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Orange skin around eye; black body except for white throat
Body: 62.5 cm (25 in)
Beak: 18.75 cm (7.5 in)
600g (12 oz)
Omnivorous; mainly fruits, but occasionally insects, reptiles, birds and eggs
Up to 20 years
Throughout eastern South America
Tropical rain forests
The toucan's beak appears quite heavy, but is actually light. It is hollow, made of protein keratin with thin rods of bone to support it - similar in consistency to a hard sponge.
Its tongue is like a feather which is used to catch food and flick it down its throat.
In its native region, toucans are associated with evil spirits and are thought to be the incarnation of a demon. In certain religions of South and Central America, the father of a new child must not eat toucan flesh as it might bewitch the newborn and cause it to fade away. The toucan can also be a tribal totem and the medicine man can use it as an incarnation to fly to the spirit world.
The toucan is a poor flyer, moving from tree to tree mostly by hopping.
Toucans have a loud frog like call that can be heard up to a half mile away in the jungle!
Although scientists have yet to discover the exact function of such a large bill, they believe it may play an important role in the courtship display and as a defensive weapon.
When toucans sleep, they turn their head so that their long bill rests on their back and their tail is folded over their head. The bird becomes a ball of feathers. Often found in abandoned tree hollows or old woodpecker holes, 5-6 adults may sleep in one hole!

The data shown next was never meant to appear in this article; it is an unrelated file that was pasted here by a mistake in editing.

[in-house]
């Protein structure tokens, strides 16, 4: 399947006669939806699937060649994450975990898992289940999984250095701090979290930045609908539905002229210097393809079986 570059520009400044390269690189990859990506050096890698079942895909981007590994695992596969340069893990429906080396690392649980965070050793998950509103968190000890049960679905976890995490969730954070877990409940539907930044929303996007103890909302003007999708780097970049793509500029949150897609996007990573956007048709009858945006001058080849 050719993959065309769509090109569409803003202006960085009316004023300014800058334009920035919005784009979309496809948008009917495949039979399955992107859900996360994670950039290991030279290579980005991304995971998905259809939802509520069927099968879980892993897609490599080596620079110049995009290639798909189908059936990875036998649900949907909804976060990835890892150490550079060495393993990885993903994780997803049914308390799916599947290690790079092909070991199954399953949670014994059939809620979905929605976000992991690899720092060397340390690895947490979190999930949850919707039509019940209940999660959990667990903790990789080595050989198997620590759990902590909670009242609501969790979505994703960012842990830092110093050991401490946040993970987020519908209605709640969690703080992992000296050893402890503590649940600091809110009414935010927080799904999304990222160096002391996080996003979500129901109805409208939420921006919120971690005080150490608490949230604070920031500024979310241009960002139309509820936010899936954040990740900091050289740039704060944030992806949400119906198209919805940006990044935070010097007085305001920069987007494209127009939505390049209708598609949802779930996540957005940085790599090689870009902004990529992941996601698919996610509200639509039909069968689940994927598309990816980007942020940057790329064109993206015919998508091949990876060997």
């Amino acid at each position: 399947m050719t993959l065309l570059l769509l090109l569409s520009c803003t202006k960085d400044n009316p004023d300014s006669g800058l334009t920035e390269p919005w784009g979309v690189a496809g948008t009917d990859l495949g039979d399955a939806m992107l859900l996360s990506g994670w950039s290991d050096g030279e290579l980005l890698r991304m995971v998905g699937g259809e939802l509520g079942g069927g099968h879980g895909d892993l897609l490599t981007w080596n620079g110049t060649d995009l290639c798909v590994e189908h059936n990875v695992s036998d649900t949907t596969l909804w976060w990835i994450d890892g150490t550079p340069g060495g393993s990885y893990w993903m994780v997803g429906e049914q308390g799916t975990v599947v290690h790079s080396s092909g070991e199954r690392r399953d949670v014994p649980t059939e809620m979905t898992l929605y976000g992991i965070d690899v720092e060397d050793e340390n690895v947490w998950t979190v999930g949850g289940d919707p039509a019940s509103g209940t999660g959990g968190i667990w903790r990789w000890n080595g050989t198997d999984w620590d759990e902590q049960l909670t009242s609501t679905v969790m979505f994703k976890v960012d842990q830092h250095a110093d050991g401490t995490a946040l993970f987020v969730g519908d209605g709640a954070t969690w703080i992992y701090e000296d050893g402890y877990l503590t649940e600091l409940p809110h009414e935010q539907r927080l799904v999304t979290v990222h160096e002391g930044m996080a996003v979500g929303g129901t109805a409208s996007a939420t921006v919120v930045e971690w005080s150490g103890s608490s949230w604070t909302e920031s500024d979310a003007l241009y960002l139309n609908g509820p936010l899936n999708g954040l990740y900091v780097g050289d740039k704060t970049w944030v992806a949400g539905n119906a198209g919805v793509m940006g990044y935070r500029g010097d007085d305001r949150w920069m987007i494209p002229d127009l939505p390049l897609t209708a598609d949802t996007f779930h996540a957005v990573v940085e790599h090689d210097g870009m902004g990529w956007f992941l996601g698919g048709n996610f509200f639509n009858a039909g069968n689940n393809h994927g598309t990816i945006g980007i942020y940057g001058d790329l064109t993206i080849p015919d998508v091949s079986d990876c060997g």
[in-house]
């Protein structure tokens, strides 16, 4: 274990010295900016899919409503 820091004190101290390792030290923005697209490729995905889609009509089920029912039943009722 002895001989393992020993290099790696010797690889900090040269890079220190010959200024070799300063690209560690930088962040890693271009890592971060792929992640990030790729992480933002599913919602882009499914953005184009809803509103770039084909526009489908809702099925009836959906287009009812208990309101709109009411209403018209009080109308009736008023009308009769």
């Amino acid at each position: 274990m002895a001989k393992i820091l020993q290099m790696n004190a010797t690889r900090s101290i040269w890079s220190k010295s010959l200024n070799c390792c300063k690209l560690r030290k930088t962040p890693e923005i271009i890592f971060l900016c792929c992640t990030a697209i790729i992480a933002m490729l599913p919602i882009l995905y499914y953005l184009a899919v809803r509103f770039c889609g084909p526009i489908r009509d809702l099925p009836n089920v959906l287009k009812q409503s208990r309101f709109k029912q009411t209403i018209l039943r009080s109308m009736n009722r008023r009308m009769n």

ECOLOGY AND CONSERVATION
This species range is the victim of heavy deforestation. There are areas of South and Central America where some toucan species are rare due to hunting for food, ornamental feathers, and trophy. Many species of toucan are popular in the pet trade due to its brightly colored bill and keen intelligence.
Birds - Their Latin Names Explained
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Perrins, Dr. Christopher.
Birds: Their Life, Their Ways, Their World
. New York: The Reader's Digest Association, Inc. 1979.
Perrins, Dr. Christopher M.
The Illustrated Encyclopedia of Birds: The Definitive Reference to Birds of the World
. New York: Prentice Hall Press. 1990.
Perrins, Dr. Christopher M. And Dr. Alex L.A. Middleton, eds.
The Encyclopedia of Birds
. New York: Facts on File Pub. 1985.